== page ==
Personal finance

4 money tips for medical students and new physicians

A DO professor and private practice physician shares some of the financial guidance he frequently gives to his students.


With more than 50 years of experience as a family medicine private practice physician, Joel Mascaro, DO, is no stranger to money management. In addition to overseeing his practices and his own finances, he also created non-profit youth sports organizations and managed their financial responsibilities. He also created and ran a 16-team hospital league in Philadelphia, an endeavor that involved overseeing the league’s finances.

As a clinical professor at A.T. Still University School of Osteopathic Medicine in Arizona, Dr. Mascaro frequently advises medical students on their personal finances, in addition to lifestyle, career advancement and overcoming mental health adversities. Below, he shares four money tips medical students, residents and new physicians can help in mind as they pursue financial stability in the early stages of their careers and beyond. I provided links in the column with additional resources that DOs and medical students may find helpful. 

Being debt-free is the first step toward financial stability

In some cases, debt may signify an accomplishment or progress toward a goal. For some, it can be a reminder of obstacles or memories. “Finding a debt repayment strategy that best suits your needs can decrease feelings of overwhelm and angst, helping you adapt to new levels of independence,” Dr. Mascaro notes.

Start by creating a list of all your debts, Dr. Mascaro recommends. Knowing the balance owed is a crucial step in creating a realistic plan. Then, total up the payments you must make each month and allocate a certain amount toward loan repayment. Choose a repayment strategy to structure your plan and resources. Know that each plan will have its pros and cons, so it’s worth doing some research before committing to something long-term. Use this repayment strategy to prioritize paying down your debt.

Avoid overspending

“Medical students don’t typically learn much about business or savings,” Dr. Mascaro says. “When one frequently spends more than they earn, it becomes difficult to invest in the future.”

Create a budget for your living expenses and modify your lifestyle to live within your means as much as possible. This might entail living in a modest dwelling and driving a modest car. Limit going out to restaurants—learn to like rice and beans! As your income increases, you will gradually be able to spend more.

Avoid divorce if possible; if not, re-evaluate your financial situation

Divorce can be both emotionally and financially devastating, Dr. Mascaro notes. Any efforts to reconcile the differences are strongly recommended if the relationship contributes to your well-being.

Before divorcing, consider seeking professional help through couple’s therapy.

“If a student loan was taken out before you got married, that loan is basically yours.” Dr. Mascaro says. “If you took out a student loan during marriage and the spouse co-signed, then it is a marital asset. It is a case-by-case basis, but most of the time the burden goes to whomever took out the loan.”

After divorce, it is important to re-evaluate your financial plan, life insurance, disability insurance, property transfer, beneficiaries, retirement accounts, etc. Here are some tips on how physicians can still thrive after divorce.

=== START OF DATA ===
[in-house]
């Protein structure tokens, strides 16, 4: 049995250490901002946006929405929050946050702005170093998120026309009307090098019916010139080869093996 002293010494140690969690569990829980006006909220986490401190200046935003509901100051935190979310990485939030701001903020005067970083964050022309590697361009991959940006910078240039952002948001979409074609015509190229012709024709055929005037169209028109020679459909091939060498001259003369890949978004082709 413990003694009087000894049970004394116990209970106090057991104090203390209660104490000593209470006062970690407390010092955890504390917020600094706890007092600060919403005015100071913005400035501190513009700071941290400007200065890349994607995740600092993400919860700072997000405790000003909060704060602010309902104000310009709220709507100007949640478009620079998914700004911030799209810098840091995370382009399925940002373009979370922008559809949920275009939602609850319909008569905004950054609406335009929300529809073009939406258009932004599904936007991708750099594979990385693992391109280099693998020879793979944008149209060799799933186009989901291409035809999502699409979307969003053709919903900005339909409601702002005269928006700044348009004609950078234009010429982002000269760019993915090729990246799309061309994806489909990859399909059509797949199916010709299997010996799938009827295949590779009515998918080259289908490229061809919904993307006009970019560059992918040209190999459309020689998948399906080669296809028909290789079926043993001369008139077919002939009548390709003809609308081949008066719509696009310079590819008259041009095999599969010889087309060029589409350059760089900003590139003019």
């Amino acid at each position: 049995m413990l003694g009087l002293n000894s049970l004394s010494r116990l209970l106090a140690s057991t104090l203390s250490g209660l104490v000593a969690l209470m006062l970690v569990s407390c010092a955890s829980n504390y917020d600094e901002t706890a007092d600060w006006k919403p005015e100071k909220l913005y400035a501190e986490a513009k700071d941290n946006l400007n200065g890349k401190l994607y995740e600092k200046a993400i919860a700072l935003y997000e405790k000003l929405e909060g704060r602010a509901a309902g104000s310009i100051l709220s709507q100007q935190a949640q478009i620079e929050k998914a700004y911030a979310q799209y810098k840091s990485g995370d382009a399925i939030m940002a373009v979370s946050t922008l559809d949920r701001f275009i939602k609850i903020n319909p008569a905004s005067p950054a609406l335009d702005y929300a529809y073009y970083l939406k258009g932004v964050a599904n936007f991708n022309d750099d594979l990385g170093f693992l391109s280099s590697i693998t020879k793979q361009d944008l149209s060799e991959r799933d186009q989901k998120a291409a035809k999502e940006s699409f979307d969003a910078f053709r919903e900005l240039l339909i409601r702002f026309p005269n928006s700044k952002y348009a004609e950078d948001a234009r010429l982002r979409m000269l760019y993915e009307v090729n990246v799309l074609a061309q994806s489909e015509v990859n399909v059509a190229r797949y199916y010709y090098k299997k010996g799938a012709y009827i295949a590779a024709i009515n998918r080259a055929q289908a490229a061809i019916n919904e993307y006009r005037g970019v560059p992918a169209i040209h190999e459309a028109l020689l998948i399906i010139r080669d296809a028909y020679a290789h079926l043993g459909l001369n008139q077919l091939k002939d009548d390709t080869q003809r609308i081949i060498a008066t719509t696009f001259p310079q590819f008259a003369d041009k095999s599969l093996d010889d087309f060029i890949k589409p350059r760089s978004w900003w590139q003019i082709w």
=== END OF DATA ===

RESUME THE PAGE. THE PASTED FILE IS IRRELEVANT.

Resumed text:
Consider life and disability insurance

It may be worthwhile to invest in life insurance, as many physicians continue to support their families throughout their career, Dr. Mascaro advises. Life insurance provides financial support to your family if you suffer an untimely death. The amount of money your family gets is based on many factors, such as age, health, net worth, assets and income. The insurance can also cover future expenses such as your funeral, mortgage, children’s college tuition and other bills. Once you apply for life insurance, add your beneficiaries, which are the people who will be receiving the income after your death.

“Life insurance is cheaper when you are younger, so it is sometimes worth getting covered sooner rather than later,” Dr. Mascaro says. “Be discerning when choosing an insurance agent and be sure you are obtaining life insurance from a trustworthy and valid source.”

Here are some tips on how to find the right agent for you.

“Physicians may also want to consider disability insurance, which provides income if you experience a disability that prevents you from working,” Dr. Mascaro says. “This is beneficial for those who depend on you for income, and it also protects you.”

In the 2017 Census, almost 3% of physicians reported disabilities, such as hearing loss, visual impairment, difficulty walking, cognitive difficulty and difficulty with self-care. Every policy has their own definition of “disability” that entails who qualifies, so be sure to pay attention when looking for what is right for you. There are two main types of disability insurance, labeled “short-term” and “long-term.” A helpful table provided by the American Association of Family Physicians can help differentiate the two. For more in-depth guidance on disability insurance, here is an excellent guide that will hopefully answer your questions.

Editor’s note: The views expressed in this article are the author’s own and do not necessarily represent the views of The DO or the AOA.


  1. B. Carnett

    stay married…the most deadly decision if you succumb
    live frugally as a student
    pay your loans off
    most important….work hard, forget this “work/life balance” business…work, work, work and get out of debt

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